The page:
ability of polyoxometalates to stabilize high-valent intermediates by their electron-withdrawing nature,[15, 16] the synthesis
of 1 was not based on serendipity but on design, despite the
complexity of this tetraruthenium polyoxometalate. With
anion 1, the authors succeeded in the synthesis of an
oxidatively and hydrolytically stable complex that indeed
catalyzes the rapid oxidation of H2O to O2 in aqueous
solution, thus addressing the core challenges of this research
field.
The four ruthenium centers in 1 (Figure 1) are in the
oxidation state + IV, which is not only consistent with
elemental analysis and bond valence sum considerations,
but is also evident from the magnetic properties (d4-RuIV
centers are diamagnetic, while d5-RuIII centers are paramagnetic) and electrochemical measurements on 1.[12] It was
also shown by spectrophotometric titration that 1 undergoes a
reversible monoprotonation in aqueous solution, with the
acid–base equilibrium being concentration-independent, thus
ruling out dissociation or aggregation of the polyoxometalate
framework.[14]
Bonchio and co-workers demonstrated the catalytic
potential of Li10[1] for the oxidation of water in acidic
solution (pH 0.6) at 20 8C by using the cerium(IV) salt
(NH4)2Ce(NO3)6 as the oxidant, and obtained up to 500
turnovers within two hours (based on the evolved oxygen),
with an overall yield of 90 % with respect to the oxidant
added. The maximum turnover frequency was 450 h1; further
addition of cerium(IV) induced an equivalent evolution of
oxygen.[14] As the electrochemical results for 1 pointed to an
electrocatalytic oxidation of water at low potentials (950–
1050 mV) at pH 7, Hill and co-workers evaluated the use of
Rb8K2[1]·25 H2O as a homogeneous catalyst for the oxidation
Angew. Chem. Int. Ed. 2008, 47, 5888 – 5890
Figure 1. Molecular structure of the anion [{Ru4O4(OH)2(H2O)4}(gSiW10O36)2]10 (1), with the central {Ru4O4(OH)2(H2O)4} core highlighted (the ruthenium atoms spanning a slightly distorted tetrahedron
are in blue) and the two (g-SiW10O36) units shown in ball and stick
representations (top) or as gray polyhedra (bottom). Yellow Si,
black W, red O. Reproduced from Ref. [12].
of water in neutral aqueous solution by using [Ru(bpy)3]3+ as
an oxidizing agent.
Rb8K2[1]·25 H2O catalyzes Reaction (6) under ambient
conditions at pH 7 (phosphate buffer), giving 18 turnovers
after 30 to 40 s; the catalyst is reported to be highly active and
stable under turnover conditions. The catalytic activity is,
unfortunately, not unambiguously described in Ref. [12]: It is
said that the “highly active” water oxidation catalyst 1 gives a
turnover number of 18 moles of O2 per mole of 1, the reaction
being complete after 30 to 40 seconds. However, nothing is
said about a possible continuation of the catalytic reaction on
further addition of [Ru(bpy)3]3+, 1 is only said to be “quite
stable under turnover conditions”.[12] Since 1 continues to
reproduce oxygen from water under acidic conditions after
further addition of cerium(IV),[14] it may also continue to be
active under neutral conditions. Catalysis by RuO2, a
conceivable decomposition product of 1, was ruled out, since
carrying out the catalytic reaction in the presence of RuCl3
under otherwise identical conditions had only a minor effect.
Finally, the oxidation of H2O, catalyzed by 1 using 18O
isotopically labeled water, proves the two oxygen atoms in O2
are indeed derived from H2O.[12]
1
4 ½RuðbpyÞ3 3þ þ 2 H2 O ƒƒ
ƒ! 4 ½RuðbpyÞ3 2þ þ O2 þ 4 Hþ
ð6Þ
An interesting experiment to be done in this context
would be the photochemical regeneration of [Ru(bpy)3]3+
from its reduced form [Ru(bpy)3]2+. It is well documented
2008 Wiley-VCH Verlag GmbH & Co. KGaA, Weinheim
www.angewandte.org
5889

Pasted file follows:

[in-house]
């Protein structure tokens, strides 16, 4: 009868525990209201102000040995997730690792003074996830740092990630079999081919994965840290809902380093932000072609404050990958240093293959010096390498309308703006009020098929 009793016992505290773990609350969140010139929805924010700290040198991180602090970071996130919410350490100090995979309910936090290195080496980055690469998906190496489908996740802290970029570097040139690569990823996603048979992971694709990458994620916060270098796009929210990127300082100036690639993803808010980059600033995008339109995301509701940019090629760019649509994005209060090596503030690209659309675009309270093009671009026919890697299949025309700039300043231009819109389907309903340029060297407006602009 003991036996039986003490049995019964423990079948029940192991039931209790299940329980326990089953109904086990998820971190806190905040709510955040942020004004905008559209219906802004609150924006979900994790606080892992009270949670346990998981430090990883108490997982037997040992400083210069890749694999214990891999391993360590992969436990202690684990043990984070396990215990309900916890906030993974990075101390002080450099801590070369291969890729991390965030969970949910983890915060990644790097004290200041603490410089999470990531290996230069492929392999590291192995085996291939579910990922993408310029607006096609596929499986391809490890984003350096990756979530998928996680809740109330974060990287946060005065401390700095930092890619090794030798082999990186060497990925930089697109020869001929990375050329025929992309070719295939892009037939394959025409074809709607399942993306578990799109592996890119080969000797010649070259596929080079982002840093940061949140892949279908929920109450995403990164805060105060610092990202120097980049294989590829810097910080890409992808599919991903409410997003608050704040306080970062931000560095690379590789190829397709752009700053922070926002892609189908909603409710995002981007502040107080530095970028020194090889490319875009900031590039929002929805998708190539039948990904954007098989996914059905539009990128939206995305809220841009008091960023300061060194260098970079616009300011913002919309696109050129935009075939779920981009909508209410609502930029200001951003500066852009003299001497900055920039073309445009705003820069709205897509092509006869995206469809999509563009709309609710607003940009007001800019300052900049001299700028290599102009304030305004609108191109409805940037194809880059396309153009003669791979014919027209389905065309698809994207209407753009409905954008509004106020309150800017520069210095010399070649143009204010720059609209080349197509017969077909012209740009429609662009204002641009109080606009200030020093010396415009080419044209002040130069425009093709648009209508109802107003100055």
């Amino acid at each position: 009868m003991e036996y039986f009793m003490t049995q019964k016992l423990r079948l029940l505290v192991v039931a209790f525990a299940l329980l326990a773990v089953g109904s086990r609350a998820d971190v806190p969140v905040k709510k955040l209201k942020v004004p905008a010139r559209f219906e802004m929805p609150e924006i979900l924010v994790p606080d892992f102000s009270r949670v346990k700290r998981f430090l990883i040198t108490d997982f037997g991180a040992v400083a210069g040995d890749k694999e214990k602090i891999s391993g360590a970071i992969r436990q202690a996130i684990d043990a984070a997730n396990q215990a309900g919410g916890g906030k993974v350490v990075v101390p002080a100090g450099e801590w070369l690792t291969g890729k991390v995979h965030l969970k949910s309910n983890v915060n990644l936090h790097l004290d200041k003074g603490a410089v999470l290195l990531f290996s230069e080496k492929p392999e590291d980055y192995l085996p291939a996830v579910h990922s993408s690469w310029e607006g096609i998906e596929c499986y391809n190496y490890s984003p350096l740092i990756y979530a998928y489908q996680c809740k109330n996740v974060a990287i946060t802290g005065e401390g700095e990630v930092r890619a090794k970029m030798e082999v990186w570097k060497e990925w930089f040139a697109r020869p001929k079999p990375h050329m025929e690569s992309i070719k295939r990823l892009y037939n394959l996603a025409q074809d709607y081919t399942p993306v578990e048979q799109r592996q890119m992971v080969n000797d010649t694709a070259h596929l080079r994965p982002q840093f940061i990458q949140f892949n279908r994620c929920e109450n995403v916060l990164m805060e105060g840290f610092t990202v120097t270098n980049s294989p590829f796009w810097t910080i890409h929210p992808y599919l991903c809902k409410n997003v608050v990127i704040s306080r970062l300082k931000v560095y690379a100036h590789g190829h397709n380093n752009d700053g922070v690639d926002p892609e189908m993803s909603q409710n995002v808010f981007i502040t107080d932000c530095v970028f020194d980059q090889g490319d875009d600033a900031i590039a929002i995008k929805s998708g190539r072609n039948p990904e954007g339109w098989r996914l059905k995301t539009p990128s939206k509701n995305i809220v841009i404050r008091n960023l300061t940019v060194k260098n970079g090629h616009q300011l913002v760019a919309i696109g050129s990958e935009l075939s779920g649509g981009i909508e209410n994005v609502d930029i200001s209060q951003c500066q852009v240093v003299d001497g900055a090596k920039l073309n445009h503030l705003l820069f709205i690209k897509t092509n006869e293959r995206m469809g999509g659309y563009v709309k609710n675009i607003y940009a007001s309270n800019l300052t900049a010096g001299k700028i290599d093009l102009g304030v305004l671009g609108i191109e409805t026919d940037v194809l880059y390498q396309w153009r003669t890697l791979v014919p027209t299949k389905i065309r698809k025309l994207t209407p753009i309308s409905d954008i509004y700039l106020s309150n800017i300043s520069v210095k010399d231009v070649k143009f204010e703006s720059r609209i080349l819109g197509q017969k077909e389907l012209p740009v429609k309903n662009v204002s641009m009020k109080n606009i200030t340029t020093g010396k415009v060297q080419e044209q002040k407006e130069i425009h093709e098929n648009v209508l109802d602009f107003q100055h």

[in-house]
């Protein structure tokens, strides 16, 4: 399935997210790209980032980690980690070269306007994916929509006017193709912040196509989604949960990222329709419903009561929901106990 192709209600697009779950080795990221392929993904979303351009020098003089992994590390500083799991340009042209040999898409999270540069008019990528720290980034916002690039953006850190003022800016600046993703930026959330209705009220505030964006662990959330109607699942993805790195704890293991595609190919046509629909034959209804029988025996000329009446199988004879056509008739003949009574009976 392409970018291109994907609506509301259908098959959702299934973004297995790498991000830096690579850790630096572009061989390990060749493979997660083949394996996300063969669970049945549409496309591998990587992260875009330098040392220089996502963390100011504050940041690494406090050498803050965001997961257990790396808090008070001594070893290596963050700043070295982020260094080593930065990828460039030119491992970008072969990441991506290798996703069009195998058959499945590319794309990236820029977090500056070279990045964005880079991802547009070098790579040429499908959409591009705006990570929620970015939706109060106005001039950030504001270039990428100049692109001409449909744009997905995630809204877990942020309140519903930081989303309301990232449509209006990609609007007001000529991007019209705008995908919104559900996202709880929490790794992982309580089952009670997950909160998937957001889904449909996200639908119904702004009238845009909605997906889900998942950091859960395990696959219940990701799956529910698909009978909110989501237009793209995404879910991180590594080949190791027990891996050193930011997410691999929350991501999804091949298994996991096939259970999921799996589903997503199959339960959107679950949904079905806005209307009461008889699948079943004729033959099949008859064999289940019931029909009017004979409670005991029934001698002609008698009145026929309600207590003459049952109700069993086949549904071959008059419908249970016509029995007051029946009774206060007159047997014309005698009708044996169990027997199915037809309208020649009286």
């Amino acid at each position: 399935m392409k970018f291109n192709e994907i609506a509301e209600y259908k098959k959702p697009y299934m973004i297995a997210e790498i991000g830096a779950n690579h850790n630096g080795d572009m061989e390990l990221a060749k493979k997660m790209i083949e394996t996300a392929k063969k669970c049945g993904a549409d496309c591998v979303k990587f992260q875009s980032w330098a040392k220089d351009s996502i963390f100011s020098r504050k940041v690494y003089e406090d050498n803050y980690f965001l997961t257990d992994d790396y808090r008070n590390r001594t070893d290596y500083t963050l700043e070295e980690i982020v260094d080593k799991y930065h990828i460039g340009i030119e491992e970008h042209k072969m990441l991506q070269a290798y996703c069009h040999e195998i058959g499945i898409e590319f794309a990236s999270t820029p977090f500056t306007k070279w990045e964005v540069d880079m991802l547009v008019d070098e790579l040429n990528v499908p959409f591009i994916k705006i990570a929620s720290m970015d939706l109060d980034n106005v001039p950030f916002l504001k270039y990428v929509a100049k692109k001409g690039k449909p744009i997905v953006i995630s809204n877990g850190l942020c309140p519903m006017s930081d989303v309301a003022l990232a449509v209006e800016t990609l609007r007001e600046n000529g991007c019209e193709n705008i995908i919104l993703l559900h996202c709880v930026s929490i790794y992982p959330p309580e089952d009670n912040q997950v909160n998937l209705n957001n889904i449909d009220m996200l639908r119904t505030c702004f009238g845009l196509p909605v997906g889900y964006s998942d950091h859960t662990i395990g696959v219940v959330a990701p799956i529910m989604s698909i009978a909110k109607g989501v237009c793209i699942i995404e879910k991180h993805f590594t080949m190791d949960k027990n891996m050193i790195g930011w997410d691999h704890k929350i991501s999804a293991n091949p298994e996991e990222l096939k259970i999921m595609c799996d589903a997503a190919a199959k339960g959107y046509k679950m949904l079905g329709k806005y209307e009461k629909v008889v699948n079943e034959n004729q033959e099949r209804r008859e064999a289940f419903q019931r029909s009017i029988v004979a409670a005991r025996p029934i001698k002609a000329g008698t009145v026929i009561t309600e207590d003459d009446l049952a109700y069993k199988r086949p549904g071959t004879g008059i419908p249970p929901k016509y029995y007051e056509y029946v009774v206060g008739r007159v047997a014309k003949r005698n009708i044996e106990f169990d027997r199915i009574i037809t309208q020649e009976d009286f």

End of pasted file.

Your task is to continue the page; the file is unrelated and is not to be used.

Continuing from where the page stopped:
Highlights
that the ruthenium(II) complex [Ru(bpy)3]2+ is susceptible to
the absorption of light in the near –UV/Vis region as a result
of metal-to-ligand charge-transfer transitions,[17] in which an
electron is promoted from a metal-based t2g orbital to a lowlying p* orbital of the bipyridine ligand, thus converting
[RuII(bpy)3]2+ into [RuIII(bpy)2(bpyC)]2+. The excited state
[RuIII(bpy)2(bpyC)]2+ may undergo quenching before it can
decay by p*–eg transitions. Such a quenching reaction could
be an oxidation with a sacrificial oxidant such as the paraquat
dication (1,1’-dimethyl-4,4’-bipyridinium, paq2+) as shown in
Equation (7), thus closing the light-harvesting cycle.[2]
½RuIII ðbpyÞ2 ðbpyC Þ2þ þ paq2þ ! ½RuðbpyÞ3 3þ þ paqþ
ð7Þ
The design of a highly active, totally inorganic catalyst for
the oxidation of water that is stable under turnover conditions
may be considered as a breakthrough for this difficult
reaction, since for the first time one of the major problems,
the oxidative degradation of the catalyst by the intermediates,
has been overcome. There is, however, still a long way to go
before a better understanding of the functioning of this new
all-inorganic material will offer the real prospect of a tunable
catalyst.
Published online: July 4, 2008
[1] A. Kudo, H. Kato, I. Tsuji, Chem. Lett. 2004, 1534.
[2] T. J. Meyer, Acc. Chem. Res. 1989, 22, 163.
5890
www.angewandte.org
[3] T. J. Meyer, Nature 2008, 451, 778.
[4] S. W. Gersten, G. J. Samuels, T. J. Meyer, J. Am. Chem. Soc.
1982, 104, 4029.
[5] J. A. Gilbert, D. S. Eggleston, W. R. Murphy, Jr., D. A. Geselowitz, S. W. Gersten, D. J. Hodgson, T. J. Meyer, J. Am. Chem.
Soc. 1985, 107, 3855.
[6] F. P. Rotzinger, S. Munavalli, P. Comte, J. K. Hurst, M. Gr>tzel,
F.-J. Pern, A. J. Frank, J. Am. Chem. Soc. 1987, 109, 6619.
[7] C. Sens, I. Romero, M. Rodrigez, A. Llobet, T. Parella, J. BenetBuchholz, J. Am. Chem. Soc. 2004, 126, 7798.
[8] R. Zong, R. P. Thummel, J. Am. Chem. Soc. 2005, 127, 12802.
[9] Z. Deng, H.-W. Tseng, R. Zong, D. Wang, R. Thummel, Inorg.
Chem. 2008, 47, 1835.
[10] N. D. McDaniel, F. G. Coughlin, L. L. Tinker, S. Bernhard, J.
Am. Chem. Soc. 2008, 130, 210.
[11] W. RQttlinger, G. C. Dismukes, Chem. Rev. 1997, 97, 1.
[12] Y. V. Geletti, D. A. Hillesheim, C. L. Hill, B. Botar, K. KSrgeler,
D. G.
Musaev,
Angew.
Chem.
2008,
DOI:10.1002/
ange.200705652; Angew. Chem. Int. Ed. 2008, DOI:10.1002/
anie.200705652.
[13] J. R. Osman, J. A. Crayston, D. T. Richens, Inorg. Chem. 1998,
37, 1665.
[14] A. Sartorel, M. Carraro, G. Scorrano, R. De Zorzi, S. Geremia,
N. D. McDaniel, S. Bernhard, M. Bonchio, J. Am. Chem. Soc.
2008, 130, 5006.
[15] A. Sartorel, M. Carraro, A. Bagno, G. Scorrano, M. Bonchio,
Angew. Chem. 2007, 119, 3319; Angew. Chem. Int. Ed. 2007, 46,
3255.
[16] X. Fang, C. L. Hill, Angew. Chem. 2007, 119, 3951; Angew. Chem.
Int. Ed. 2007, 46, 3877.
[17] For reviews, see Refs. 3 and 4 in [2].
2008 Wiley-VCH Verlag GmbH & Co. KGaA, Weinheim
Angew. Chem. Int. Ed. 2008, 47, 5888 – 5890